Whose Ecology?

Concepts are territorial. Ask any architectural designer – especially one looking for work – how they feel about the appropriation of “architect” and “architecture” within the software industry.

That’s not to say that we aren’t willing to share territory with others who we see as kin. In the design fields, then, if ecologists formulate and hand down the rules of the green road ahead, we flatter ourselves as being the ones to implement them in the human world.

In so doing, we marvel at the fact that our own means of formulating and solving problems start to resemble in our eyes the strange and wonderful forms of ecology itself. The hurried installation of squares of sod gives way to the slow tending of a patch through the uncertain stages of succession.

There are two things of interest to be found in this: that such ecological models are valued as being new and advanced, and that they are valued as being a closer approach to the natural. Ecology, we say, gives us a better idea of what nature is, and in return we work to think and do more naturally, to become more natural.

Imagining ecology as the hub, and other fields as spokes translating its dictates, we can readily see that each spoke construes ecology’s claims in a different fashion, while commonly invoking it as a source of authority. But given the translations that are undertaken between the hub and its spoke fields, in the end you would be hard-pressed to find the resemblance between the spokes’ respective ecologies.

Such dissonances may be more or less productive. More difficult is the appearance of the unwanted claimant, the claim jumper. The appropriation of “ecology” and “ecosystem” as self-descriptors in the business field rankles; it may even tempt you, the very environmental designer, to drop the words altogether for the crime of association.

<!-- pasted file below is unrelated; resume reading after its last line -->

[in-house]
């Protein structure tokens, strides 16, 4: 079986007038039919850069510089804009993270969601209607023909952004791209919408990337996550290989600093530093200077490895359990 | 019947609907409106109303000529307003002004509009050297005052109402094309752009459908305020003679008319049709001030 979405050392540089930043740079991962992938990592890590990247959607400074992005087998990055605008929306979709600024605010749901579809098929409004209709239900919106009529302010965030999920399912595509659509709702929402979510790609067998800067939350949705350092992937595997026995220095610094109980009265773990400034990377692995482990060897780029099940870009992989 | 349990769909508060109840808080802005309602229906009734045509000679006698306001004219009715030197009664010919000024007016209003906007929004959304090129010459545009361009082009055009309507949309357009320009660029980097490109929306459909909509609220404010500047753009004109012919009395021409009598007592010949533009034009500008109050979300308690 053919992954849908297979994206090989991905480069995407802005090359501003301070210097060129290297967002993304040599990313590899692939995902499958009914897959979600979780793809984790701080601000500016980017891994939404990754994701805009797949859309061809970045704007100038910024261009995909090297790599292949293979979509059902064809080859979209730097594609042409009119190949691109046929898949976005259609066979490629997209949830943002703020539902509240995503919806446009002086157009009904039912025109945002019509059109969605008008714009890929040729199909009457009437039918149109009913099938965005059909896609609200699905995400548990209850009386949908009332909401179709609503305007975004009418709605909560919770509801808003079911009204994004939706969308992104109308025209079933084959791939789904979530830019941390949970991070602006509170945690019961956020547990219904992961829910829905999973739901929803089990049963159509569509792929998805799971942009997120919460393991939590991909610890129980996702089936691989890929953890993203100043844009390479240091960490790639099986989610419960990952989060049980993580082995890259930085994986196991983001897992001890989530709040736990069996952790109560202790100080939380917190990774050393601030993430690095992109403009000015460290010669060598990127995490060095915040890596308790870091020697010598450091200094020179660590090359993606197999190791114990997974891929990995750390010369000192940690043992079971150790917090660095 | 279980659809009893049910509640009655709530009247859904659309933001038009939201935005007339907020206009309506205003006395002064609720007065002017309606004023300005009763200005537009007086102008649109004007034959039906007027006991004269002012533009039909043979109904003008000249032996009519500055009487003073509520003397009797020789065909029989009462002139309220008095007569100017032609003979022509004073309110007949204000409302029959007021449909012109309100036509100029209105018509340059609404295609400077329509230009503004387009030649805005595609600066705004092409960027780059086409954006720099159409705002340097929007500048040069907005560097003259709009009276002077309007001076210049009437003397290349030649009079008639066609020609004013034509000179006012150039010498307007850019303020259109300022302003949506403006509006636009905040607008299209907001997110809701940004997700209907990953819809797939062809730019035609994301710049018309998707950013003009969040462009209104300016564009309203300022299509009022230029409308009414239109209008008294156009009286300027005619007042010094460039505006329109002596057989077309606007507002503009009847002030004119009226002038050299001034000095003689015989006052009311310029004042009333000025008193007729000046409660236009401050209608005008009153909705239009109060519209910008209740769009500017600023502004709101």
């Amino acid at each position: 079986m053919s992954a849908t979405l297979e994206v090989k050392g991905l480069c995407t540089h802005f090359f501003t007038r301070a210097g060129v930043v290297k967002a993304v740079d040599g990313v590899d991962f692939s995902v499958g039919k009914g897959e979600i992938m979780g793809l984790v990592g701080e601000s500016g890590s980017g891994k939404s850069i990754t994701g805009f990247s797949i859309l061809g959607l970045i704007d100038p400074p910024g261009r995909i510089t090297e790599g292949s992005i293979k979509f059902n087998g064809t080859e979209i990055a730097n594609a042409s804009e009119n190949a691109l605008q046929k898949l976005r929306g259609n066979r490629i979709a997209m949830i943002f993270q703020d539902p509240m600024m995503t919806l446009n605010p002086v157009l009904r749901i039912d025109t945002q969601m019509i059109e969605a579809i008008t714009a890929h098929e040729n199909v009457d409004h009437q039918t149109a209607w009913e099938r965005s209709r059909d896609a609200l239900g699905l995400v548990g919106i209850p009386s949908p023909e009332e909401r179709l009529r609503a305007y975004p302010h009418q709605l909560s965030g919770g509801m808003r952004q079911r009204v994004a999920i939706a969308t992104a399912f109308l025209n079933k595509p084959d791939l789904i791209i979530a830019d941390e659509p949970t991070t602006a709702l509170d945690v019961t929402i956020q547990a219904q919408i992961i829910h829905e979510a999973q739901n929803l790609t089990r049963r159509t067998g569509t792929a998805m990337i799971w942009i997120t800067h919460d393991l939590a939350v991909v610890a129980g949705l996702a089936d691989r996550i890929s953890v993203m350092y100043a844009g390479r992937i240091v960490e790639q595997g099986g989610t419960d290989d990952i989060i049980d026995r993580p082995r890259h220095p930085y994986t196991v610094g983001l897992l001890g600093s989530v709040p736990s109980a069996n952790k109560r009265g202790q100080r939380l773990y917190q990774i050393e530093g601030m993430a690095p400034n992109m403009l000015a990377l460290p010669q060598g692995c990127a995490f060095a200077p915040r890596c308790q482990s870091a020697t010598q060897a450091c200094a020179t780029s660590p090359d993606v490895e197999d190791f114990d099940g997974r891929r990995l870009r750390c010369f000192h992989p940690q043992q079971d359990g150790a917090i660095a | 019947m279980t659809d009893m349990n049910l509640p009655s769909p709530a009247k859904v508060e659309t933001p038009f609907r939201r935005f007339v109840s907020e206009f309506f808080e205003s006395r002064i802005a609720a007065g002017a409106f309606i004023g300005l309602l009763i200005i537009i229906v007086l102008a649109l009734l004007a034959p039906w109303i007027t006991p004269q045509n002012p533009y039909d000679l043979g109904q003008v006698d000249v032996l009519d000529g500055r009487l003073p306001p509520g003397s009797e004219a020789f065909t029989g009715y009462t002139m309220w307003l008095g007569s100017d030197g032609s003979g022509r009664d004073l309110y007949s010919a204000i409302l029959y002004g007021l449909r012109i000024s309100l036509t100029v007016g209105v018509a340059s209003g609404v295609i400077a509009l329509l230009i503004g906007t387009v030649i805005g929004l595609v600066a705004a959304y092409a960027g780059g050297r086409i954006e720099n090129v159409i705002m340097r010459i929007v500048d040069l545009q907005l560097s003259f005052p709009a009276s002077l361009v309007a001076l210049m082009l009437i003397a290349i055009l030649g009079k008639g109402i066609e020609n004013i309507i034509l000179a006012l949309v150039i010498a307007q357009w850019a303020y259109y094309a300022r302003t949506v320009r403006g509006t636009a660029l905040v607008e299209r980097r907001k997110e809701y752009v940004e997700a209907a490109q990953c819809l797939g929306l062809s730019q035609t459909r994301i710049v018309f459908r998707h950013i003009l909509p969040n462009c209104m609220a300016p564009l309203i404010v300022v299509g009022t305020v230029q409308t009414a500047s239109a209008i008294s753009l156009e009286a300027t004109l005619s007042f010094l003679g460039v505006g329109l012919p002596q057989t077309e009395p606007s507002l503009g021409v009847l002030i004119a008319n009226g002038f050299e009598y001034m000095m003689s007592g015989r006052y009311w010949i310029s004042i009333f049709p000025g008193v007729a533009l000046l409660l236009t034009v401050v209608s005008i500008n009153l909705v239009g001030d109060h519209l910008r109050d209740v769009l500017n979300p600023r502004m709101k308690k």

What seems objectionable? First, that in its search for advantages business seems to appropriate anything that can be valorized, which means in sum anything that has been valorized; a record that at best annoys those whose nests it pecks around, and at worst does real damage to the concepts in play. Second, more specifically, that a field tied inextricably by most of the academic left to environmental exploitation and degradation should take hold of a set of terms associated with the defense and love of the environment. Third, more to the point, that it does so specifically because of its aura of virtue, and for the positive cast it reflects back on the endeavor of business. To describe networks of competitors, or worse, products, as ecosystems might be a useful way to catch how they work as dynamic systems; or might simplify them and naturalize them, into perfect mirrors of a picturesque world of prey and predator.

Let’s be clear, though: just as is done in business, we landscape designers bring in ecology to elevate and endorse – something that works ecologically necessarily works naturally, and thus, habitually in our minds, as it should. Working ecologically reverts to a base condition, a condition of listening, of sensitivity; of things balancing themselves out. And the deprecation of climax ecology and the observation of sudden flips only has the effect of reintroducing our old love affair with revolution – now guaranteed as a periodic and exciting outburst from gentle cycles.

(January 2019)